Recently on the forum, there has been a lot of discussion centered on a simple yet decadent dessert we all know and love: chocolate mousse. It all started when a forum member posted his recipe and then requested that everyone else share their variations.
Well, this innocent little post incited a detailed and at times academically versed manifesto dedicated exclusively to chocolate mousse. In this discussion, another member commented that when committed to smaller scales, chocolate mousse invariably fails to come together properly, and then he suggested that a simple increase in scale should fix the problem.
The moment I read this post, I thought of my mother and her recipe for chocolate mousse which she always made in small batches. In fact, she could make a killer chocolate mousse for just the two of us whenever the craving struck. So, yesterday I grabbed the only discretional bar of chocolate I had on hand (Green & Blacks 70%) and whipped up a batch of chocolate mousse that was surprisingly good considering my limited chocolate options. The mousse was very creamy and never turned so dense that a shovel was needed to dig into it. For a small scale recipe, it’s highly reliable.
So, here’s my mom’s recipe for chocolate mousse, presented with as much resemblance that memory allows:
115g (4oz) chocolate
177ml (3/4 cup) cream
2 eggs, separated; yolks and whites in separate bowls
12.5g (1tbsp) sugar
1. Combine chocolate and cream in a sauce pan over low heat, continuously stirring with a spoon until fully integrated. Remove from heat.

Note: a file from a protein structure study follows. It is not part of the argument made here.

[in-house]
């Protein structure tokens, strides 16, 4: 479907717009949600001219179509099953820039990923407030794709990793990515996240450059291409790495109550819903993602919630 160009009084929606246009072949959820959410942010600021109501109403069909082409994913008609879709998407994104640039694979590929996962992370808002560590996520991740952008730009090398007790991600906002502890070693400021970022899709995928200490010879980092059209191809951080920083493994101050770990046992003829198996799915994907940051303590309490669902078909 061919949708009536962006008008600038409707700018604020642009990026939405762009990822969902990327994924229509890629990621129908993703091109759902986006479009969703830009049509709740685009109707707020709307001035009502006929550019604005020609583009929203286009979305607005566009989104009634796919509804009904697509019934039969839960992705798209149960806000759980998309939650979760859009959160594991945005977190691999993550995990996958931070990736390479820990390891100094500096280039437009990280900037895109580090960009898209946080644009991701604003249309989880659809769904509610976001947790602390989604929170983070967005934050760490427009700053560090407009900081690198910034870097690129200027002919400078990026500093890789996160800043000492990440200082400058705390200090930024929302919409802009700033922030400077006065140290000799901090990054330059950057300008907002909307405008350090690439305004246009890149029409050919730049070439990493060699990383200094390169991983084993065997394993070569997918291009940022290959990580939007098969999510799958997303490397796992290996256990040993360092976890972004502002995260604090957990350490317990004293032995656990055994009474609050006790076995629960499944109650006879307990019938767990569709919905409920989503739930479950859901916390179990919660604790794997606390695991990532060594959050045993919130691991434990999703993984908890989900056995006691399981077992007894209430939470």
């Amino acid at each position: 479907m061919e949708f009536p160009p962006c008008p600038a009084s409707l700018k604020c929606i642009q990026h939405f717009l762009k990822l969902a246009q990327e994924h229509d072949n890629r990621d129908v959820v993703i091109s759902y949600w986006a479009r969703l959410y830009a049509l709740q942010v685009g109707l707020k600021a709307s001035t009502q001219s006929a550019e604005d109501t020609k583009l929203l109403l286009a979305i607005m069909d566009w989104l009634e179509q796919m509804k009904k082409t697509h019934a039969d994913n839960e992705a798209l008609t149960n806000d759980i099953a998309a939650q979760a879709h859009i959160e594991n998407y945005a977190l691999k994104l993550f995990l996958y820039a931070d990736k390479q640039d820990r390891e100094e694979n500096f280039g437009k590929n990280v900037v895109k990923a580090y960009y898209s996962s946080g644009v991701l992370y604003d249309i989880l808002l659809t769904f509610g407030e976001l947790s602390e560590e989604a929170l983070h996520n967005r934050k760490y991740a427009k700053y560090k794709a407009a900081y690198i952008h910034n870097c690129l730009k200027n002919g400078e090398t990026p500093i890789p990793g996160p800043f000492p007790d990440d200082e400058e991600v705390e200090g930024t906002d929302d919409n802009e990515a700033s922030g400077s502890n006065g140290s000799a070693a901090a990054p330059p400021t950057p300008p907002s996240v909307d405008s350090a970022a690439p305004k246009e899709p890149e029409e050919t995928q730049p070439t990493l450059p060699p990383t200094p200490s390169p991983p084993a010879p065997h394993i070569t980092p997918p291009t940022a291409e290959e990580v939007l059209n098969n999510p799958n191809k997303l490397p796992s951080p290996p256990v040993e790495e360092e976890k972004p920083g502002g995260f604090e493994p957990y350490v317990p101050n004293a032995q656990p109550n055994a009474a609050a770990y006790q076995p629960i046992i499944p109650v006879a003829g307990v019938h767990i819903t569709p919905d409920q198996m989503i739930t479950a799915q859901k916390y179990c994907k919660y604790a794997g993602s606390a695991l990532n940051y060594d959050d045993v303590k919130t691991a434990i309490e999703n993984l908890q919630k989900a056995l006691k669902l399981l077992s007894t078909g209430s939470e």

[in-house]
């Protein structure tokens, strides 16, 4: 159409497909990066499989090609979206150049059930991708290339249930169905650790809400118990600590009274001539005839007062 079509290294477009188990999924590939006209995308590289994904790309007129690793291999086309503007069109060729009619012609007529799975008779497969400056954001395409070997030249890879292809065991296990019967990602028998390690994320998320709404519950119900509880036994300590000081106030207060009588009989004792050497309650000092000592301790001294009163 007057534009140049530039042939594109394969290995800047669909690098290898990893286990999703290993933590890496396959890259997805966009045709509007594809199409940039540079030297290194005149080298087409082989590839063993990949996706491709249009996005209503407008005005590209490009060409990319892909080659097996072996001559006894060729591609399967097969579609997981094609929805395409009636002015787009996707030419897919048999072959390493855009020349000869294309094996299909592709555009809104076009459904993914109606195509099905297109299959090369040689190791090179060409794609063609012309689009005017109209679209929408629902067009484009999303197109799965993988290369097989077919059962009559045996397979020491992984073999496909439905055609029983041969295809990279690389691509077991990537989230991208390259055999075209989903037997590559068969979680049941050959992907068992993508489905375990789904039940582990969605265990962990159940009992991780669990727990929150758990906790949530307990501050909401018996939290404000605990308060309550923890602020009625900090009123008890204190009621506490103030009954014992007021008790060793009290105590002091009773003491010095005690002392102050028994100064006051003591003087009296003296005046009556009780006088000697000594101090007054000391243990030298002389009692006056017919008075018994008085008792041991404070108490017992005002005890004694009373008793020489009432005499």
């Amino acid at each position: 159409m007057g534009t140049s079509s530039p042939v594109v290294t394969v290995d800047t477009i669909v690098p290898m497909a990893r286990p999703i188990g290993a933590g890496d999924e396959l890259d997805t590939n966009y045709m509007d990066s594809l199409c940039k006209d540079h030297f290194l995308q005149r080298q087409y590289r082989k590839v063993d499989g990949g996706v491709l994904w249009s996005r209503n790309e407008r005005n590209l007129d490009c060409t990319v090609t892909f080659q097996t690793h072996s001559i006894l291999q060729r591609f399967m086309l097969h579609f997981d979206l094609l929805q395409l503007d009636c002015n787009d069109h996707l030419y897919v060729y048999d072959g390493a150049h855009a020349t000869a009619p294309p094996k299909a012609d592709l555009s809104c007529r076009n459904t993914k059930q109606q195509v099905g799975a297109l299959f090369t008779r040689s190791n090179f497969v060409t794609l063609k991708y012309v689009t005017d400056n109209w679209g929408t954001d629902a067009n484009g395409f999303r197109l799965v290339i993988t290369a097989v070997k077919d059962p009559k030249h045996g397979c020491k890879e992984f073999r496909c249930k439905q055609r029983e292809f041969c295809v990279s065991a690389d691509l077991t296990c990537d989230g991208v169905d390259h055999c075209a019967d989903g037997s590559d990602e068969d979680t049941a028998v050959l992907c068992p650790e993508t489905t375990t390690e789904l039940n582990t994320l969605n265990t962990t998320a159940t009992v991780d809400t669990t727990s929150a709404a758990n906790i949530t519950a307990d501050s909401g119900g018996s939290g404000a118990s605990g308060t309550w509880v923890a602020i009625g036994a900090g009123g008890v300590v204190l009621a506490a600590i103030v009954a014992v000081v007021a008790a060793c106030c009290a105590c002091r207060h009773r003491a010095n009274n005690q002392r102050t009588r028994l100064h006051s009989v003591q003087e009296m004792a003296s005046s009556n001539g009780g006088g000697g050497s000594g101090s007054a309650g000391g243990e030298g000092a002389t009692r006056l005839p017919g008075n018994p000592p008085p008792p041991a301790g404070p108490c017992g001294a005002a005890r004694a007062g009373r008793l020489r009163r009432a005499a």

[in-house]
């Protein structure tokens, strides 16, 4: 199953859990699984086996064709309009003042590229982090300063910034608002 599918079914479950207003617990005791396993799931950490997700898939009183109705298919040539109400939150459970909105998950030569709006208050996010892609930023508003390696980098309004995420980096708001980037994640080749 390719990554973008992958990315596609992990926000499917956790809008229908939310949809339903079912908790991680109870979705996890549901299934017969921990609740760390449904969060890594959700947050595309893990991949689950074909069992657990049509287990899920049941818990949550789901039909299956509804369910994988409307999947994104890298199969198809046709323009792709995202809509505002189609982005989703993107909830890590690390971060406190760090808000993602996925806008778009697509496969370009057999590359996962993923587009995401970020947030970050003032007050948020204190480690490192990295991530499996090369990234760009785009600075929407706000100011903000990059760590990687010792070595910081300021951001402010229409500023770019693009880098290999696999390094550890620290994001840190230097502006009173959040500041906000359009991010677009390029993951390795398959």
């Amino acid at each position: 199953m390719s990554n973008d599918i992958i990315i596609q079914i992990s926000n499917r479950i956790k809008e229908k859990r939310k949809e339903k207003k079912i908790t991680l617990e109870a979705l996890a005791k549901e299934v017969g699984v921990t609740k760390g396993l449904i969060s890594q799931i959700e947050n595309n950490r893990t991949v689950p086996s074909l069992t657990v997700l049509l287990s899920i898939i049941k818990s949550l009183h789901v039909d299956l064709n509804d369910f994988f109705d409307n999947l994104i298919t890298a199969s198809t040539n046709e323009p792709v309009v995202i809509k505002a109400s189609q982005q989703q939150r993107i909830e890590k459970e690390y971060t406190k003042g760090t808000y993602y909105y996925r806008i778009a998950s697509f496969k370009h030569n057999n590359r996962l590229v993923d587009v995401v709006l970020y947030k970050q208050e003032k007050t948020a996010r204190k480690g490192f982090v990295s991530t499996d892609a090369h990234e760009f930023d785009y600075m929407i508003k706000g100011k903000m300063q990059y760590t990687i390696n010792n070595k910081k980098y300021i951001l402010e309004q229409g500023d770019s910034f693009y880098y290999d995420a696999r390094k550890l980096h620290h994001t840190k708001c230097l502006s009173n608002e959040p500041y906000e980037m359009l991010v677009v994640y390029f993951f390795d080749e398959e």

2. Whip two yolks until pale in color, then while slowly beating, add a little chocolate to the whipped yolks to avoid scrambling. Add remaining chocolate mixture, continuously mixing at a slow speed.
3. Combine sugar and egg whites. Whip until stiff peaks form. Gently fold whipped whites into the chocolate mixture, scoop into dishes, and refrigerate (covered with foil) for several hours.
So, there you go. That’s how my mom always made it, and unfailingly, she never encountered any problems such as seizing or burning.
As a side note, because the Green & Black’s chocolate was only a 100g bar I was forced to supplement with a bit of Dagoba’s Conacado for the final 15g. For purpose of demonstration, these were perfectly fine! The final flavor of the mousse was vastly different from either of those two chocolates. Although slightly bitter, there were virtually no flavor components detectable in the mousse, only a satisfyingly rich chocolatiness that in my opinion could have been enhanced with some liqueur or fruit. But as it was, it was definitely good enough to eat!